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Climbing Shoes

Scarpa Furia

The Furias, as you would expect from Scarpa, are extremely well made. This is one of Scarpa’s top-end shoes, geared for performance on steep terrain. Indeed, I dig them for steep sport climbing, bouldering and even low-angle smearing. They’re sensitive, and that’s OK.

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I’m a sensitive guy. Candlelight and kitties hold a special place in my heart. Being in touch with my feelings has also made me love sensitive climbing shoes. Such as the
Scarpa Furia. The Furia is the softest shoe Scarpa’s master cobbler Heinz Mariacher has ever created. Mariacher made the Furia without a midsole, relying
instead on fit and a tensioned, under-foot rand for support. The toe box on the Furia is a little narrower than on other models, which can help eliminate dead space in the front of the shoe. The entire forefoot, sides and heel are sheathed in sticky rubber, making the shoe incredibly adept at all manners of hooking, a welcome addition as most of today’s shoes lack sticky rubber in these areas.

Speaking of feelings, there’s no midsole between you and your foothold. This socklike sensitivity means you can really feel every bump and ripple underfoot, which imparts a feeling of security, even dare I say, attachment. Dare I also say that this is the softest shoe I’ve worn— it requires strong feet to milk every drop of performance from it. If you don’t already climb in a soft shoe, the Furia might take getting used to.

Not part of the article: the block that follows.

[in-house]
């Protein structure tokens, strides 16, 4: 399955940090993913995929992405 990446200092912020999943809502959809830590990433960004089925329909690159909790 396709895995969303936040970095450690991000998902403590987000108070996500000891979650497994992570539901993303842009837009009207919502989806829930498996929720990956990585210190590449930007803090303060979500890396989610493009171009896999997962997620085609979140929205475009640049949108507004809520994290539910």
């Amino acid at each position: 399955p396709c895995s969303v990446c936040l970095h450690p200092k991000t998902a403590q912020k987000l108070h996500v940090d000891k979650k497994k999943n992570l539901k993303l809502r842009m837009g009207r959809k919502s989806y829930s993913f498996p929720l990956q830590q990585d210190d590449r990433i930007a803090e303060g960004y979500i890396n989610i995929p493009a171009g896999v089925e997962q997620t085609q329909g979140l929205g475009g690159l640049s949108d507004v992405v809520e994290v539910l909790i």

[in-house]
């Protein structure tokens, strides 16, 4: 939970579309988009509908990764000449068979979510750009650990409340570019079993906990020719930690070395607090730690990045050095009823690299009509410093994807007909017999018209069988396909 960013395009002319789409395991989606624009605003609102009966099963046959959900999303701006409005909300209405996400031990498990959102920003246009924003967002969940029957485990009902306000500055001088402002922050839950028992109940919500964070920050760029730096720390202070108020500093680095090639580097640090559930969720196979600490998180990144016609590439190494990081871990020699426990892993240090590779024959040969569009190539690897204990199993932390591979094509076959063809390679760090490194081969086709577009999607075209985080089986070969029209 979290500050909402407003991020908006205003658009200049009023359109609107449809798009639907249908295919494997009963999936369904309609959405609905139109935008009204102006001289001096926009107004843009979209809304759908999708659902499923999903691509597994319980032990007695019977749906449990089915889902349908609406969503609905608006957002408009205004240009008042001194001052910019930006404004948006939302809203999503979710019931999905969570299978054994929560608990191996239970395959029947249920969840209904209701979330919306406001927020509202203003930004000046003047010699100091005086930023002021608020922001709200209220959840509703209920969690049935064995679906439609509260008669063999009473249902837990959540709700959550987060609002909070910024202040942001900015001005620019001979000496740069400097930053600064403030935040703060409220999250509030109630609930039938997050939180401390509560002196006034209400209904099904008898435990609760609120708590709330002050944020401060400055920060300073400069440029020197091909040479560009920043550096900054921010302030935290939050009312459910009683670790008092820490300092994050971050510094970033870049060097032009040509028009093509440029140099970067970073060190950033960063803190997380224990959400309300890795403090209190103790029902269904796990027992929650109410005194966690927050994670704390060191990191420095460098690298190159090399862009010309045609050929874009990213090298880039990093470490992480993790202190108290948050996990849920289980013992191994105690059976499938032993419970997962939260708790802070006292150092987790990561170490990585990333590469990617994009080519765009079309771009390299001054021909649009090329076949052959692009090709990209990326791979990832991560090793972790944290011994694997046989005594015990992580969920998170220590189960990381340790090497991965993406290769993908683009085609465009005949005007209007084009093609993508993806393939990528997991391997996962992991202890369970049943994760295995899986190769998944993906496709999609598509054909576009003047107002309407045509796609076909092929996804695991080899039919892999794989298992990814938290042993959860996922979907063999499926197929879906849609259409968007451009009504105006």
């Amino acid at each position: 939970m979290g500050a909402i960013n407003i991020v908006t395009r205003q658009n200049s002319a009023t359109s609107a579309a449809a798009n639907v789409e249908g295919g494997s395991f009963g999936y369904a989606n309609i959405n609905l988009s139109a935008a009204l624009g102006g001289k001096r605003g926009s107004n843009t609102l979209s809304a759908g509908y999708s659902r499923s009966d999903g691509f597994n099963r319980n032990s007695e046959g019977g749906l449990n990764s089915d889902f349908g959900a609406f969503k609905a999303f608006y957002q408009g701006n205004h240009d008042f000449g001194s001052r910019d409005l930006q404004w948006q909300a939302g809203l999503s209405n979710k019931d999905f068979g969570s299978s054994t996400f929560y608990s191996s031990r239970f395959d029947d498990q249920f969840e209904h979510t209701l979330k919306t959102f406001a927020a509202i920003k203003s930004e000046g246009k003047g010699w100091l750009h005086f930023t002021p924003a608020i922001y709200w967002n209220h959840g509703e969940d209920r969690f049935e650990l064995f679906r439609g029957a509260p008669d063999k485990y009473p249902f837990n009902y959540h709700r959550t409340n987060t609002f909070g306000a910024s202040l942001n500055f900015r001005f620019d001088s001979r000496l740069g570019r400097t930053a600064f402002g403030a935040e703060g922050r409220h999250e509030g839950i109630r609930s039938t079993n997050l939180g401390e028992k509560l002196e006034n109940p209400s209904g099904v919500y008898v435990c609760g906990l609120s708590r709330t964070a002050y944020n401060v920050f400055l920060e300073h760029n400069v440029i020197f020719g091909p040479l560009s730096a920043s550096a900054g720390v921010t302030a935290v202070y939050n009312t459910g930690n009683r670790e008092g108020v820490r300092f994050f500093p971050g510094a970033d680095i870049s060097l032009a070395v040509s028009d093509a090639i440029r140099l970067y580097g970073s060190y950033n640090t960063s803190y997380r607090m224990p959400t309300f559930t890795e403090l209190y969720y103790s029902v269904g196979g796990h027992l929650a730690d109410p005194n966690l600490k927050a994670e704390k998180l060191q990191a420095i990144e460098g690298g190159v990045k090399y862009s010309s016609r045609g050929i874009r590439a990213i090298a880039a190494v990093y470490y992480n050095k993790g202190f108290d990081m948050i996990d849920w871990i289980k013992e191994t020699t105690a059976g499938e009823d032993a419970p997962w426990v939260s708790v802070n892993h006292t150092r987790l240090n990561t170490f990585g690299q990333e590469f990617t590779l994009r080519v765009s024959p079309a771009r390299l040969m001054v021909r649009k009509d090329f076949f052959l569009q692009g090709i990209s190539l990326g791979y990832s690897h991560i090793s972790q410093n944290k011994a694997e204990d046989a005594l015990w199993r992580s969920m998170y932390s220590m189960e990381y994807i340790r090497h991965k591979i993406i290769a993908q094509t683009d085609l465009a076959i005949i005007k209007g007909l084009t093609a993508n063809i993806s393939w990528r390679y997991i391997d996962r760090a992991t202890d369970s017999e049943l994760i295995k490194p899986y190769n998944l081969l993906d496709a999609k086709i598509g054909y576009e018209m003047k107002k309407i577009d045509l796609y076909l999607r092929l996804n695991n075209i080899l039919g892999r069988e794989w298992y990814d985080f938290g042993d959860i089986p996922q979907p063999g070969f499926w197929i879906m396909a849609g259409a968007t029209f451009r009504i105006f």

I have a narrow foot, and the front of the Furia fits like a glove and is remarkably comfortable for such a tight squeeze. Folks with wider feet may want to upsize a half over their regular Scarpa size. Unlike the front of the shoe, the heel is baggy, with two little pouches on the sides that remind me of the bags that develop under my eyes when I cry at the movies. The bags are, however, only cosmetic for me, and didn’t affect performance.

The Furias, as you would expect from Scarpa, are extremely well made. This is one of Scarpa’s top-end shoes, geared for performance on steep terrain. Indeed, I dig them for steep sport climbing, bouldering and even low-angle smearing. They’re sensitive, and that’s OK.

This article was published in Rock and Ice issue 233 (April 2016).